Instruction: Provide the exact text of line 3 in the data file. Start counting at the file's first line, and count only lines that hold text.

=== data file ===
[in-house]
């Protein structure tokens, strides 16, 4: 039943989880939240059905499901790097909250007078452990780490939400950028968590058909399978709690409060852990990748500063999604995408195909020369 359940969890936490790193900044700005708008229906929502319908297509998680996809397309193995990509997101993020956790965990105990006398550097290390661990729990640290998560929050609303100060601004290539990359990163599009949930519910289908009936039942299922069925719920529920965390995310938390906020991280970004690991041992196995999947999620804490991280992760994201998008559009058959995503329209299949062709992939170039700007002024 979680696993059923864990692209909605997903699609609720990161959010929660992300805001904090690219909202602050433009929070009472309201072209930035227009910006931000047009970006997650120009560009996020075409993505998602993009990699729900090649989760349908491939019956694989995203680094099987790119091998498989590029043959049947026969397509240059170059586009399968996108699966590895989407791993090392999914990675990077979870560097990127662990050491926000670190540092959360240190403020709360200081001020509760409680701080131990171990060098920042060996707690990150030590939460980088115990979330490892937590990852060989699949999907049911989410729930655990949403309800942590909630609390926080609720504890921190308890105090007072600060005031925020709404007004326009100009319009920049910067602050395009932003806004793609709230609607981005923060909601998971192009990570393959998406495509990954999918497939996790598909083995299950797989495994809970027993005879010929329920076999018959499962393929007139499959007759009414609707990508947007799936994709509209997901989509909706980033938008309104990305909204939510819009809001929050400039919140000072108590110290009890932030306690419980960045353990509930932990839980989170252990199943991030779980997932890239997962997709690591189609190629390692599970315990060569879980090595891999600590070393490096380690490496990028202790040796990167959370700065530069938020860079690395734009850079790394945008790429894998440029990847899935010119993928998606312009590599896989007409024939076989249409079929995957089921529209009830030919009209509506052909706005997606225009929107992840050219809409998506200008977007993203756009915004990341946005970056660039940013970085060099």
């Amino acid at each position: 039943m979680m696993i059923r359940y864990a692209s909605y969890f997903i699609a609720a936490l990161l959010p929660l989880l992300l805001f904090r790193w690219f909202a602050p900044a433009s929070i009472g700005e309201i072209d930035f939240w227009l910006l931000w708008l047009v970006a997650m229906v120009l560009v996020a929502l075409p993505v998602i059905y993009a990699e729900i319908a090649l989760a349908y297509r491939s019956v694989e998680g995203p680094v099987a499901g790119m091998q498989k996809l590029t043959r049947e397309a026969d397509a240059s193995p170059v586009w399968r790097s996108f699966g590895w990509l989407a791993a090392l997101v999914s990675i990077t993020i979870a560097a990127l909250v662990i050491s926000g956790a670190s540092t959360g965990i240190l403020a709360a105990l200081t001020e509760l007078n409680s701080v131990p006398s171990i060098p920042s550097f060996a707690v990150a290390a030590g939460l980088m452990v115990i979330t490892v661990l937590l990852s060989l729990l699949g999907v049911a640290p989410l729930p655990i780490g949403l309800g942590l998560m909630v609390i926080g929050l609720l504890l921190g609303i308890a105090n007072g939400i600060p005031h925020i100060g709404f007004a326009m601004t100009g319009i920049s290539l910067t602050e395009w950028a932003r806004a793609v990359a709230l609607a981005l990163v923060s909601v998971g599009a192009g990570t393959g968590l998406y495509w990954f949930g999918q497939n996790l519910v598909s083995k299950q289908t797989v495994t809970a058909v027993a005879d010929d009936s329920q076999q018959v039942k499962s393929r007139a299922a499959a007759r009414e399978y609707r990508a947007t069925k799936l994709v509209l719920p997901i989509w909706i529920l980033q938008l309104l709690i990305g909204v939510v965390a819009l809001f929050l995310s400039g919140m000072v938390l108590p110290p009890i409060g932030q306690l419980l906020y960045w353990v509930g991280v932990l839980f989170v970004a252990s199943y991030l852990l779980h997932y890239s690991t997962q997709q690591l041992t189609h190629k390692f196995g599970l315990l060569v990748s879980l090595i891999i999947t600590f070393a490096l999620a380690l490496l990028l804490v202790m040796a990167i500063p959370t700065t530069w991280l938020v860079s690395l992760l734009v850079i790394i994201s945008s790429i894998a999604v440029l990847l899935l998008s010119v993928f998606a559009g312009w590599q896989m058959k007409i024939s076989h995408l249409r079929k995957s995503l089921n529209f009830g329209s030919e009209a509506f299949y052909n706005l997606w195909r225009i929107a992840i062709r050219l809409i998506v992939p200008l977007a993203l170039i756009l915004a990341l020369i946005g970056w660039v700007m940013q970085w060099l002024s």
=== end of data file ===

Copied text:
């Amino acid at each position: 039943m979680m696993i059923r359940y864990a692209s909605y969890f997903i699609a609720a936490l990161l959010p929660l989880l992300l805001f904090r790193w690219f909202a602050p900044a433009s929070i009472g700005e309201i072209d930035f939240w227009l910006l931000w708008l047009v970006a997650m229906v120009l560009v996020a929502l075409p993505v998602i059905y993009a990699e729900i319908a090649l989760a349908y297509r491939s019956v694989e998680g995203p680094v099987a499901g790119m091998q498989k996809l590029t043959r049947e397309a026969d397509a240059s193995p170059v586009w399968r790097s996108f699966g590895w990509l989407a791993a090392l997101v999914s990675i990077t993020i979870a560097a990127l909250v662990i050491s926000g956790a670190s540092t959360g965990i240190l403020a709360a105990l200081t001020e509760l007078n409680s701080v131990p006398s171990i060098p920042s550097f060996a707690v990150a290390a030590g939460l980088m452990v115990i979330t490892v661990l937590l990852s060989l729990l699949g999907v049911a640290p989410l729930p655990i780490g949403l309800g942590l998560m909630v609390i926080g929050l609720l504890l921190g609303i308890a105090n007072g939400i600060p005031h925020i100060g709404f007004a326009m601004t100009g319009i920049s290539l910067t602050e395009w950028a932003r806004a793609v990359a709230l609607a981005l990163v923060s909601v998971g599009a192009g990570t393959g968590l998406y495509w990954f949930g999918q497939n996790l519910v598909s083995k299950q289908t797989v495994t809970a058909v027993a005879d010929d009936s329920q076999q018959v039942k499962s393929r007139a299922a499959a007759r009414e399978y609707r990508a947007t069925k799936l994709v509209l719920p997901i989509w909706i529920l980033q938008l309104l709690i990305g909204v939510v965390a819009l809001f929050l995310s400039g919140m000072v938390l108590p110290p009890i409060g932030q306690l419980l906020y960045w353990v509930g991280v932990l839980f989170v970004a252990s199943y991030l852990l779980h997932y890239s690991t997962q997709q690591l041992t189609h190629k390692f196995g599970l315990l060569v990748s879980l090595i891999i999947t600590f070393a490096l999620a380690l490496l990028l804490v202790m040796a990167i500063p959370t700065t530069w991280l938020v860079s690395l992760l734009v850079i790394i994201s945008s790429i894998a999604v440029l990847l899935l998008s010119v993928f998606a559009g312009w590599q896989m058959k007409i024939s076989h995408l249409r079929k995957s995503l089921n529209f009830g329209s030919e009209a509506f299949y052909n706005l997606w195909r225009i929107a992840i062709r050219l809409i998506v992939p200008l977007a993203l170039i756009l915004a990341l020369i946005g970056w660039v700007m940013q970085w060099l002024s």